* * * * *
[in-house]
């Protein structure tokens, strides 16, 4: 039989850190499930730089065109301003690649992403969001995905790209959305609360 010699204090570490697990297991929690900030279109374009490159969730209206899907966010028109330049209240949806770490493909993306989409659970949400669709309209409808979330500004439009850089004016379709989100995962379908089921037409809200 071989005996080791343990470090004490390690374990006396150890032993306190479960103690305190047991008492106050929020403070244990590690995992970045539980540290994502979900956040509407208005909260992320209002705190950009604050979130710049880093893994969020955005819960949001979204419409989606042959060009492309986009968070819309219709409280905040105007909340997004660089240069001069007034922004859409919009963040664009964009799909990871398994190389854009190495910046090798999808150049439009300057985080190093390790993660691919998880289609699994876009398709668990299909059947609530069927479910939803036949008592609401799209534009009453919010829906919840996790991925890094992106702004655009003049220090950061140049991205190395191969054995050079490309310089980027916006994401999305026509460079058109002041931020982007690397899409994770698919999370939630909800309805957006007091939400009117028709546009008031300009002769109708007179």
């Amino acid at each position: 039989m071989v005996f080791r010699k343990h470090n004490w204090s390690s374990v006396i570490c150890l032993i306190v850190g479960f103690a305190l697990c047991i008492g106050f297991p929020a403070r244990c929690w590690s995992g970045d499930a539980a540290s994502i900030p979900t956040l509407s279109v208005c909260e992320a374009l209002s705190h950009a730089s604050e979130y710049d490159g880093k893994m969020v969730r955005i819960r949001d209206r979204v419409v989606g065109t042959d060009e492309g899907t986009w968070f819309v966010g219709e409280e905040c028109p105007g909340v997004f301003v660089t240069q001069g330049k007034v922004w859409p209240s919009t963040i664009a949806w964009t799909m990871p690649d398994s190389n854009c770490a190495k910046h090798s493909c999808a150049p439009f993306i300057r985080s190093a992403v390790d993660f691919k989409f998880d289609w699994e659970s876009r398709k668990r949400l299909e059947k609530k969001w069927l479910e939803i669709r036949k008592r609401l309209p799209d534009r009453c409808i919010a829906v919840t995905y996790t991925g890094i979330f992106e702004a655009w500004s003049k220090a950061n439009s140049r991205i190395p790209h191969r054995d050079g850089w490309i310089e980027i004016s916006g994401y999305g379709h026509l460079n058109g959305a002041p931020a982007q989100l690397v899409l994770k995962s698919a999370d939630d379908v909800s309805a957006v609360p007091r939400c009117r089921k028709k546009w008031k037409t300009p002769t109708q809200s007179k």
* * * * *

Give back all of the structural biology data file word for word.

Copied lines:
[in-house]
């Protein structure tokens, strides 16, 4: 039989850190499930730089065109301003690649992403969001995905790209959305609360 010699204090570490697990297991929690900030279109374009490159969730209206899907966010028109330049209240949806770490493909993306989409659970949400669709309209409808979330500004439009850089004016379709989100995962379908089921037409809200 071989005996080791343990470090004490390690374990006396150890032993306190479960103690305190047991008492106050929020403070244990590690995992970045539980540290994502979900956040509407208005909260992320209002705190950009604050979130710049880093893994969020955005819960949001979204419409989606042959060009492309986009968070819309219709409280905040105007909340997004660089240069001069007034922004859409919009963040664009964009799909990871398994190389854009190495910046090798999808150049439009300057985080190093390790993660691919998880289609699994876009398709668990299909059947609530069927479910939803036949008592609401799209534009009453919010829906919840996790991925890094992106702004655009003049220090950061140049991205190395191969054995050079490309310089980027916006994401999305026509460079058109002041931020982007690397899409994770698919999370939630909800309805957006007091939400009117028709546009008031300009002769109708007179």
């Amino acid at each position: 039989m071989v005996f080791r010699k343990h470090n004490w204090s390690s374990v006396i570490c150890l032993i306190v850190g479960f103690a305190l697990c047991i008492g106050f297991p929020a403070r244990c929690w590690s995992g970045d499930a539980a540290s994502i900030p979900t956040l509407s279109v208005c909260e992320a374009l209002s705190h950009a730089s604050e979130y710049d490159g880093k893994m969020v969730r955005i819960r949001d209206r979204v419409v989606g065109t042959d060009e492309g899907t986009w968070f819309v966010g219709e409280e905040c028109p105007g909340v997004f301003v660089t240069q001069g330049k007034v922004w859409p209240s919009t963040i664009a949806w964009t799909m990871p690649d398994s190389n854009c770490a190495k910046h090798s493909c999808a150049p439009f993306i300057r985080s190093a992403v390790d993660f691919k989409f998880d289609w699994e659970s876009r398709k668990r949400l299909e059947k609530k969001w069927l479910e939803i669709r036949k008592r609401l309209p799209d534009r009453c409808i919010a829906v919840t995905y996790t991925g890094i979330f992106e702004a655009w500004s003049k220090a950061n439009s140049r991205i190395p790209h191969r054995d050079g850089w490309i310089e980027i004016s916006g994401y999305g379709h026509l460079n058109g959305a002041p931020a982007q989100l690397v899409l994770k995962s698919a999370d939630d379908v909800s309805a957006v609360p007091r939400c009117r089921k028709k546009w008031k037409t300009p002769t109708q809200s007179k």